Life works in amazing ways.
This is hardest part of the hardest post. And though I’ve been so overwhelmingly grateful for the outpouring of support, both publicly and privately, that I have received thus far, it is still hard to put all of these things into plain words.
This has been a life changing experience to me, and writing it makes it real. It also exposes me at my most vulnerable spot. My ability to be a mother. It is admitting to the world that I am not the person who you thought I was. And that is hard. So I started to doubt myself a bit.
But I received a sign.
In rushing to pick up my daughter from school, feed and change my son and tidy the house, I picked up a little jewelry box of my daughter’s. It jingled.
Inside I found this.
So when I left off, my baby had a fever and we had to take him to the Emergency Room. There, they had to do a full septic work up, including drawing blood, catheterizing him and, worst of all, giving him a spinal tap. He was diagnosed with RSV, which presented itself in my daughter as a cold earlier in the week. While in the ER, out of sheer malnourishment and stress, I passed out. I had to be admitted as well. So my son and I spent a cold night in December in adjoining rooms of the Emergency Room, each hooked up to tubes and tests, each fighting.
My son needed Oxygen, and spent 4 days in the hospital. I needed help.
And that meant weaning my son and giving him formula. So in the hospital that night I gave him his first bottle. And I began to take the medicine I needed. And it began to work.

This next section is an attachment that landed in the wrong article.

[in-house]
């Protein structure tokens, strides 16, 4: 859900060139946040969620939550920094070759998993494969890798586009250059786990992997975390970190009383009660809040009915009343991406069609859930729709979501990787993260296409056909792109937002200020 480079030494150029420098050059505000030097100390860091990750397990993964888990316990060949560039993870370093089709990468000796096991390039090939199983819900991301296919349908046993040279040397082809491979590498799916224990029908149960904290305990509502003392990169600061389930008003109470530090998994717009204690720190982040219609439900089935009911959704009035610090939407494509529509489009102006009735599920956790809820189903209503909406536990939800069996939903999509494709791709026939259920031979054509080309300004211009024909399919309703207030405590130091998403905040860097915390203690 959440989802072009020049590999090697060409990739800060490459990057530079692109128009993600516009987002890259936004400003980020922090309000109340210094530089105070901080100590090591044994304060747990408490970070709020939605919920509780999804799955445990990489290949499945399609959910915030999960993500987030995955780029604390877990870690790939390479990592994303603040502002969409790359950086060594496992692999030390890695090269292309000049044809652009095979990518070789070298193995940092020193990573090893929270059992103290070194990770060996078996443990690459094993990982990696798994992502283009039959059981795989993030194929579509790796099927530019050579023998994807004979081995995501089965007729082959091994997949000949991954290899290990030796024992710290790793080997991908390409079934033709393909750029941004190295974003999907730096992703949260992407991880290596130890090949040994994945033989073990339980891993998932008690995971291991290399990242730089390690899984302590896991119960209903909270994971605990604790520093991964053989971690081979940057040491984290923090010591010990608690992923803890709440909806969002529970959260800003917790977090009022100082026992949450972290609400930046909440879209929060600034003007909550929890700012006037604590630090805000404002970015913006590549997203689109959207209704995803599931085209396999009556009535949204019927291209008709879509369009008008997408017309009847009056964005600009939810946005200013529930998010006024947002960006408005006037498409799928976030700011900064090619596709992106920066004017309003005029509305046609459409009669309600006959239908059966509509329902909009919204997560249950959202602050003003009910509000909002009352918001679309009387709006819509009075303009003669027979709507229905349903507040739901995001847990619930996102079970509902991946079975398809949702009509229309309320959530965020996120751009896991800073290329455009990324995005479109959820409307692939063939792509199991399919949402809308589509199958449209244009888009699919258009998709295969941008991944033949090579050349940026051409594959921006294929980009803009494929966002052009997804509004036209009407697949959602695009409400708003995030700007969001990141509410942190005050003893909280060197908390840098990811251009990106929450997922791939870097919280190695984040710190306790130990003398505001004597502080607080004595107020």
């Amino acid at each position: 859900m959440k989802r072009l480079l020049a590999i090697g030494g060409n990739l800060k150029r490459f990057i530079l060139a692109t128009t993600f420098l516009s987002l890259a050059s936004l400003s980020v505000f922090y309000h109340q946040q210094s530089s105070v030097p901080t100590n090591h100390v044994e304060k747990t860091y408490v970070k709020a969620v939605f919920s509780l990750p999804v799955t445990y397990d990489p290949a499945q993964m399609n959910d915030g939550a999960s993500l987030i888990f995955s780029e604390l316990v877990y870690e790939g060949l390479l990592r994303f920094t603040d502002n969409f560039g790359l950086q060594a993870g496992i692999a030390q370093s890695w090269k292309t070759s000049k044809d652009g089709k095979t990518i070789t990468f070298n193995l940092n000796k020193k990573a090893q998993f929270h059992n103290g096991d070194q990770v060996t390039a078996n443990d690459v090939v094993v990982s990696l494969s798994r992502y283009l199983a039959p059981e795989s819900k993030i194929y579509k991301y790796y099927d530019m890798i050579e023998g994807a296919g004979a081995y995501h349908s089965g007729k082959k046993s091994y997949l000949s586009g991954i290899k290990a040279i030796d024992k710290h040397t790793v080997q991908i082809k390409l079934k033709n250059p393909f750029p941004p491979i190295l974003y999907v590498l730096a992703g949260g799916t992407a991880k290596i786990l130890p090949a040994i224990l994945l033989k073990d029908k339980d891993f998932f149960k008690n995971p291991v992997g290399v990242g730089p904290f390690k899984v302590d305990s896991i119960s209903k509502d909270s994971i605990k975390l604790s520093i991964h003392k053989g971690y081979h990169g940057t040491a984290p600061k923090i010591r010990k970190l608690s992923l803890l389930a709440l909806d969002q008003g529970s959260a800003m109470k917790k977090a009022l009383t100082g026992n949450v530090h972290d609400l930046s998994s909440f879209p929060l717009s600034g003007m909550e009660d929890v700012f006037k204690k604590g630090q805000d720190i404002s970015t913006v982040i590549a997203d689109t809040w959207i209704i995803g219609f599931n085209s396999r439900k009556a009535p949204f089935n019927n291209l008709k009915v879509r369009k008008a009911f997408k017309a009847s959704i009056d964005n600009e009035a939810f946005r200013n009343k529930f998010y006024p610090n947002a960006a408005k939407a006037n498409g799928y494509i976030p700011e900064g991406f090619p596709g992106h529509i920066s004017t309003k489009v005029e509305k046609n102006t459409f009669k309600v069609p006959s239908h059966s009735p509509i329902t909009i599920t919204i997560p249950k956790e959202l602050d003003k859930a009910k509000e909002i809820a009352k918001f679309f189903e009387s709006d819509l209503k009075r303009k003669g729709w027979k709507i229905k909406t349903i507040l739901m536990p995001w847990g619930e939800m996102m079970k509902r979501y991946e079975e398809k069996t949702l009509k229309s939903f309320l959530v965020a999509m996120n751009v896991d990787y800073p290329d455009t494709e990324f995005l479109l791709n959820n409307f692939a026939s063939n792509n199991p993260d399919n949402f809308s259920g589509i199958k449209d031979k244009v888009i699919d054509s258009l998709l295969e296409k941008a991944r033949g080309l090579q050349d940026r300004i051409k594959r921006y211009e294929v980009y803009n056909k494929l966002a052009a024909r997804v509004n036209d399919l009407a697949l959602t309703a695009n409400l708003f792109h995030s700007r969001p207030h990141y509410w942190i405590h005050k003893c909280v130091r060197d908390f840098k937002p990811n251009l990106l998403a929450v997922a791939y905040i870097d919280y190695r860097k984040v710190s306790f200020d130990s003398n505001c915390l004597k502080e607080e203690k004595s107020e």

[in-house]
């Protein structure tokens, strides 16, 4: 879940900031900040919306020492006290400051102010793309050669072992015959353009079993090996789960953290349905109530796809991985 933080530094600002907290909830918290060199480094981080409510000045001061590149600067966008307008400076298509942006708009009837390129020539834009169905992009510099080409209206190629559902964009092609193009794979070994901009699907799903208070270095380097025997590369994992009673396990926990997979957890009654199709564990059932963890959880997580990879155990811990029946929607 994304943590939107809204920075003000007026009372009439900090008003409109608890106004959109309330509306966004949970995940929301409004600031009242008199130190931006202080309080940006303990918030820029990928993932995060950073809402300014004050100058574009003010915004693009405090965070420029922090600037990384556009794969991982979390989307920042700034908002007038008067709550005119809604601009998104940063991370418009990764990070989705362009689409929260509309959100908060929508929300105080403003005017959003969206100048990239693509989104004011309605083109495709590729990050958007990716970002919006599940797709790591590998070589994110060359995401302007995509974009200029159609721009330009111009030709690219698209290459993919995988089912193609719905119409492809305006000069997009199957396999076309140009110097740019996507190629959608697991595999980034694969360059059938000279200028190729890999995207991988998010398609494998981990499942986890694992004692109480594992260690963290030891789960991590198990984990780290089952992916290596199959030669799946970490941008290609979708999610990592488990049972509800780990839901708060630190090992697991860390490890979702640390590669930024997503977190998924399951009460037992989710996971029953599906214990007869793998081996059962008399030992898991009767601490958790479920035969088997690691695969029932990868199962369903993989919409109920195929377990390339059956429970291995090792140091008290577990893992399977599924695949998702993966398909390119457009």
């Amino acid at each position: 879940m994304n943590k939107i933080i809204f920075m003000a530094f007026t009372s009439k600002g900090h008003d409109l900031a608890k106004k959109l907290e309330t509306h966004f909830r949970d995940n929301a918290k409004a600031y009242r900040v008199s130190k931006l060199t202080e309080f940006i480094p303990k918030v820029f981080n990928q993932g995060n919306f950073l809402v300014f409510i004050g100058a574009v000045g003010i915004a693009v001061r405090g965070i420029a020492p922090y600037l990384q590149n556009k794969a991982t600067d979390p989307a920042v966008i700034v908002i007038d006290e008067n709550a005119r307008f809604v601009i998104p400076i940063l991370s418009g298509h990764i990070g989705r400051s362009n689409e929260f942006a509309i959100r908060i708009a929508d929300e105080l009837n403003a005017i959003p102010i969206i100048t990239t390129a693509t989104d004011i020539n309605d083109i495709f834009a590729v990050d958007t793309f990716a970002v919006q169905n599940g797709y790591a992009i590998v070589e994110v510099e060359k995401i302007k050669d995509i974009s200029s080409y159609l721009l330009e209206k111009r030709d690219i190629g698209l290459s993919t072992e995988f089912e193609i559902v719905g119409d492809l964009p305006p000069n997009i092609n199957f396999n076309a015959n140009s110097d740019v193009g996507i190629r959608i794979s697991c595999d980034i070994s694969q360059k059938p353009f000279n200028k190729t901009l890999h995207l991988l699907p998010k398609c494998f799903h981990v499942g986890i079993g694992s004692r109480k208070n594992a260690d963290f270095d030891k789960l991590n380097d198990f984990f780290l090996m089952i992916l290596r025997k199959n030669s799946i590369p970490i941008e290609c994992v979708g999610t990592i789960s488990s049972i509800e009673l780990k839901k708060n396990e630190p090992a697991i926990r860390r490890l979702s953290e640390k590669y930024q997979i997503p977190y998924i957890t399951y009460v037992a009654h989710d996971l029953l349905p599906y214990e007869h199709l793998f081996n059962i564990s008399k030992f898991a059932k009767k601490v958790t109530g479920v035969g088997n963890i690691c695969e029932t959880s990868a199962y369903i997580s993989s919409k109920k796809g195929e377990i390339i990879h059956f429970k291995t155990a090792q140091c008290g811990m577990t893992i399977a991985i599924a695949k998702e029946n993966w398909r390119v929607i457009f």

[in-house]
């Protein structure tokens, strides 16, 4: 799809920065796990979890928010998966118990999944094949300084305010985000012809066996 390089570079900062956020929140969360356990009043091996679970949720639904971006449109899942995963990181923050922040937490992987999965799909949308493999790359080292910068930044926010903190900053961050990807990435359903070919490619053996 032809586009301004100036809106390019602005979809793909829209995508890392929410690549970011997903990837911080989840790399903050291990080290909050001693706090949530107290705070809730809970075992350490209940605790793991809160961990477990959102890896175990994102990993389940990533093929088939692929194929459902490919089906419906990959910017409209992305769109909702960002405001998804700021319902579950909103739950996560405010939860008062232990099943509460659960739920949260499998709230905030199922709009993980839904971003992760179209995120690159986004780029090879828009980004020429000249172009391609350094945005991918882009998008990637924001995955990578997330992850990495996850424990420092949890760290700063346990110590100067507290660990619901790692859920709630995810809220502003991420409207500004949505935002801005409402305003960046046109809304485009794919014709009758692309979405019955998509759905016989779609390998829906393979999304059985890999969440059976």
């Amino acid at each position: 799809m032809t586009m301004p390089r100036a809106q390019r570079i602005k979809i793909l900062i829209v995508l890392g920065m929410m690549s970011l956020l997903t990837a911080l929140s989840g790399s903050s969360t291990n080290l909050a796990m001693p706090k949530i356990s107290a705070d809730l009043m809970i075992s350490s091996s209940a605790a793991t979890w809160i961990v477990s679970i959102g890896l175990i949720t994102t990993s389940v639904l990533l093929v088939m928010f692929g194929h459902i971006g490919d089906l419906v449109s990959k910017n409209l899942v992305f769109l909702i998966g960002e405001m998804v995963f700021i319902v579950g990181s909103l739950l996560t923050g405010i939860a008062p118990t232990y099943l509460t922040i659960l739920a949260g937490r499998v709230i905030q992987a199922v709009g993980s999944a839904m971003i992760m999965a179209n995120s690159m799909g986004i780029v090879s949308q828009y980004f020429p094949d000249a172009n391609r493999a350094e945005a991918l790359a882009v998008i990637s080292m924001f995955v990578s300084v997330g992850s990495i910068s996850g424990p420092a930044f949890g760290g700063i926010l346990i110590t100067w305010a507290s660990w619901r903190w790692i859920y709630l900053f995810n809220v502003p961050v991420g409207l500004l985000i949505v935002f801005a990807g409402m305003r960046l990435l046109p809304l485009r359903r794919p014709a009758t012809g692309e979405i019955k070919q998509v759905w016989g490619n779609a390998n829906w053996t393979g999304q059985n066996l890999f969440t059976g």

I am about to type the hardest thing that I have ever typed.
After my complicated C-Section, I was told that it is not safe for me to have any more kids. I can no longer have children. I am just shy of 29 years old.
Perhaps this was a catalyst for the deep depression that would consume me this winter. And perhaps it was a combination of things. But it breaks my heart.
I look at the time after having a baby as the most magical in existence…and I will never again experience that.
And I should be clear: I am so freakin’ lucky. I have two healthy children. I have a boy and a girl. I narrowly avoided a blood transfusion. My son got to come home from the hospital. I was fertile and was able to nurse two babies, one for 18 months, one for ten weeks.
But it is still something very painful for me, to be told that I am not in control of my own future, my own plans, my own body.
I am happy to say that while my story is not yet over, things are looking up. I no longer cringe when I see the container of formula. I look at my strong, moose of a baby and am thankful that he is fed and that we have the resources to feed him. I no longer look at life as hopeless. I have hope.
My days aren’t yet easy, but they are also not so bleak.
And I have seen who my real support system is, my incredibly family and the friends who have become that.
And I love my children. I am able to enjoy them again. There is some light back in my eyes. And I am working, clawing my way back to happy.
A good friend recently told me that his mother always told him that “This too shall pass”. And in my darkest days, I did not, could not believe that. But I believe it. I believe that I can laugh with my friends again. And snuggle my kids and feel that feeling of home and right once more.
So, though I don’t know what the future holds, I do know that, as my friend said,
This too shall pass.
And I am thankful for each day.